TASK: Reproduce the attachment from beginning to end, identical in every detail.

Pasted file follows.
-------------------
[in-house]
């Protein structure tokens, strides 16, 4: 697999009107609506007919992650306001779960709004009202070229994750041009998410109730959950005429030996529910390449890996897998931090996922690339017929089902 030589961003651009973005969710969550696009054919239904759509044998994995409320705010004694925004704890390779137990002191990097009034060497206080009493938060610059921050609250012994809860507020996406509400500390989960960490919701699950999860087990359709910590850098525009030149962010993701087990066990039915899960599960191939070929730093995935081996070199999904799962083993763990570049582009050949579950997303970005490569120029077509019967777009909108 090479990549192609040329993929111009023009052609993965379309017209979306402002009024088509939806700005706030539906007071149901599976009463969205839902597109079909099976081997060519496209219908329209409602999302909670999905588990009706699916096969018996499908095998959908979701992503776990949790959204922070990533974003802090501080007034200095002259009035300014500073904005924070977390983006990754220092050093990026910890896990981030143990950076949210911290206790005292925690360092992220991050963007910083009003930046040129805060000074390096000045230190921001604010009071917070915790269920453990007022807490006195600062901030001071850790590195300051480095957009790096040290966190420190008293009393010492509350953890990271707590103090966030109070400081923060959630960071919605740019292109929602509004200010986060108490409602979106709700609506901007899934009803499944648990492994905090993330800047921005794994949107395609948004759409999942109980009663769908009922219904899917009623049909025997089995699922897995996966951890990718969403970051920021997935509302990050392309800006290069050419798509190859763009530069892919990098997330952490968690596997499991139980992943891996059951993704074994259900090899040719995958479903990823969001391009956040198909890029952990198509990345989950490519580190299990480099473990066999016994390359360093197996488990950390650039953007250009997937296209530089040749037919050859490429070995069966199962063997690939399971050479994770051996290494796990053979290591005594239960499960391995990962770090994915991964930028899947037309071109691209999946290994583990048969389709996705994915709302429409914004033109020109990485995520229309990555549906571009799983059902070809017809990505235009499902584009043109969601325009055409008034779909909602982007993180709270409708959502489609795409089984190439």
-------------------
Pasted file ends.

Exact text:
[in-house]
């Protein structure tokens, strides 16, 4: 697999009107609506007919992650306001779960709004009202070229994750041009998410109730959950005429030996529910390449890996897998931090996922690339017929089902 030589961003651009973005969710969550696009054919239904759509044998994995409320705010004694925004704890390779137990002191990097009034060497206080009493938060610059921050609250012994809860507020996406509400500390989960960490919701699950999860087990359709910590850098525009030149962010993701087990066990039915899960599960191939070929730093995935081996070199999904799962083993763990570049582009050949579950997303970005490569120029077509019967777009909108 090479990549192609040329993929111009023009052609993965379309017209979306402002009024088509939806700005706030539906007071149901599976009463969205839902597109079909099976081997060519496209219908329209409602999302909670999905588990009706699916096969018996499908095998959908979701992503776990949790959204922070990533974003802090501080007034200095002259009035300014500073904005924070977390983006990754220092050093990026910890896990981030143990950076949210911290206790005292925690360092992220991050963007910083009003930046040129805060000074390096000045230190921001604010009071917070915790269920453990007022807490006195600062901030001071850790590195300051480095957009790096040290966190420190008293009393010492509350953890990271707590103090966030109070400081923060959630960071919605740019292109929602509004200010986060108490409602979106709700609506901007899934009803499944648990492994905090993330800047921005794994949107395609948004759409999942109980009663769908009922219904899917009623049909025997089995699922897995996966951890990718969403970051920021997935509302990050392309800006290069050419798509190859763009530069892919990098997330952490968690596997499991139980992943891996059951993704074994259900090899040719995958479903990823969001391009956040198909890029952990198509990345989950490519580190299990480099473990066999016994390359360093197996488990950390650039953007250009997937296209530089040749037919050859490429070995069966199962063997690939399971050479994770051996290494796990053979290591005594239960499960391995990962770090994915991964930028899947037309071109691209999946290994583990048969389709996705994915709302429409914004033109020109990485995520229309990555549906571009799983059902070809017809990505235009499902584009043109969601325009055409008034779909909602982007993180709270409708959502489609795409089984190439």